Uunartoq Hot Springs, Greenland

Kurt Norris
Last Updated: February 21st, 2023

Despite the widespread abundance of hot springs in Greenland, there is only one thermal pool in the country that is warm enough to swim in. Nevertheless, this tucked-away primitive pool is one of the world’s most unique natural hot springs.

Tucked away on an uninhabited island in Southern Greenland, the Uunartoq Hot Springs may be the only spot on the planet where visitors can immerse in natural geothermally heated mineral waters while watching majestic glaciers slowly drift along the horizon.

Not an easily accessible thermal pool, the Uunartoq Hot Springs occupy one of the idyllic country’s most pristine corners. They provide a quiet setting within the untouched countryside to soak in the peaceful serenity of the surrounding nature while embracing the therapeutic properties of the soothing waters.

While the uninhabited island already provides a surreal experience, the entire complex becomes even more mystical once you learn of the site’s historical and haunted past.

From its first discovery to the best nearby accommodations and attractions, this is everything you need to know before visiting the Uunartoq Hot Springs, Greenland.

History of Uunartoq Hot Springs, Greenland


While the exact date of the Uunartoq Hot Springs’ discovery remains a mystery, the thermal pool is known to have been first frequented by the Norse people during the Viking era over a thousand years ago.

Legends quickly circulated of the island’s warm waters’ curative and pain-relieving abilities. Recognizing the therapeutic properties of the hot spring, the Norse settlers established a primitive medieval spa of stone bathtubs and basic amenities. According to local folklore, the Uunartoq Hot Springs was even visited by Leif Erikson before his expedition to discover North America.

Those seeking the site’s health benefits would set up temporary camps along its shores for weeks at a time. Later, once the Norse people disappeared from Greenland, the Uunartoq Hot Springs began to be frequented by the indigenous Thule people. The island even features 18th and 19th-century ruins attributed to the Qerrortuut Intuit people.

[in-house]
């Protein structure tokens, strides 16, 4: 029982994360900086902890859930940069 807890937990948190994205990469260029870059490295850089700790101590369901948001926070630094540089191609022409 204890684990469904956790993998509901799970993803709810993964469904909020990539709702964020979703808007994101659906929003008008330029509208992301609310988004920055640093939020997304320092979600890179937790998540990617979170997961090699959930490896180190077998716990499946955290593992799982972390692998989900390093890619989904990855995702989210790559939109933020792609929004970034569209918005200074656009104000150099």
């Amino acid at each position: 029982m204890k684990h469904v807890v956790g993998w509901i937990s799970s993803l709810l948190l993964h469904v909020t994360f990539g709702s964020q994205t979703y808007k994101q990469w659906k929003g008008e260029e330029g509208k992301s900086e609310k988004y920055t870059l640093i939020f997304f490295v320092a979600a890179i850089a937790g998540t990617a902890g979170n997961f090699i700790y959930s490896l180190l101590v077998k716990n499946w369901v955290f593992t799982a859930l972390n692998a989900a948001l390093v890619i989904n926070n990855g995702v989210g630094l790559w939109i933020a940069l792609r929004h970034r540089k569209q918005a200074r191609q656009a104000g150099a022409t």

However, despite their century-long popularity among multiple civilizations, the island of Uunartoq was never permanently settled. While this could be for numerous reasons, including the sparse vegetation and the iceberg-filled fjord, one local legend claims the island has been left uninhabited thanks to the acclaimed ghosts spotted haunting the springs.

Regardless of what has kept settlers away from the rustic island’s shores, the undeveloped nature of the site has allowed for the hot springs to remain in the same primitive state they have existed in for thousands of years, and visitors today can still soak in the same ancient waters once enjoyed by the Viking people of Greenland.

Primitive Facilities at the Uunartoq Hot Springs


Thanks to the Uunartoq Hot Springs’s isolated location on the uninhabited island in southern Greenland, the primitive thermal pool occupies the same pristine setting it has enjoyed for thousands of years. The only exception to this lack of development is the two small wooden buildings erected near the springs that operate as changing rooms for added convenience.

Despite this minor addition to the site, the Uunartoq Hot Springs provides a tranquil setting to soak in while admiring the breathtaking natural landscape of the island and iceberg-riddled fjord.

Unlike most hot springs, Uunartoq Hot Springs are not heated by volcanic geothermal activity. Instead, the waters originate deep in the Earth, where thick layers of the planet’s crust rub against each other. The friction warms the water before it shoots back up to the Earth’s surface into three naturally heated springs, which run to the stoned-damned pool.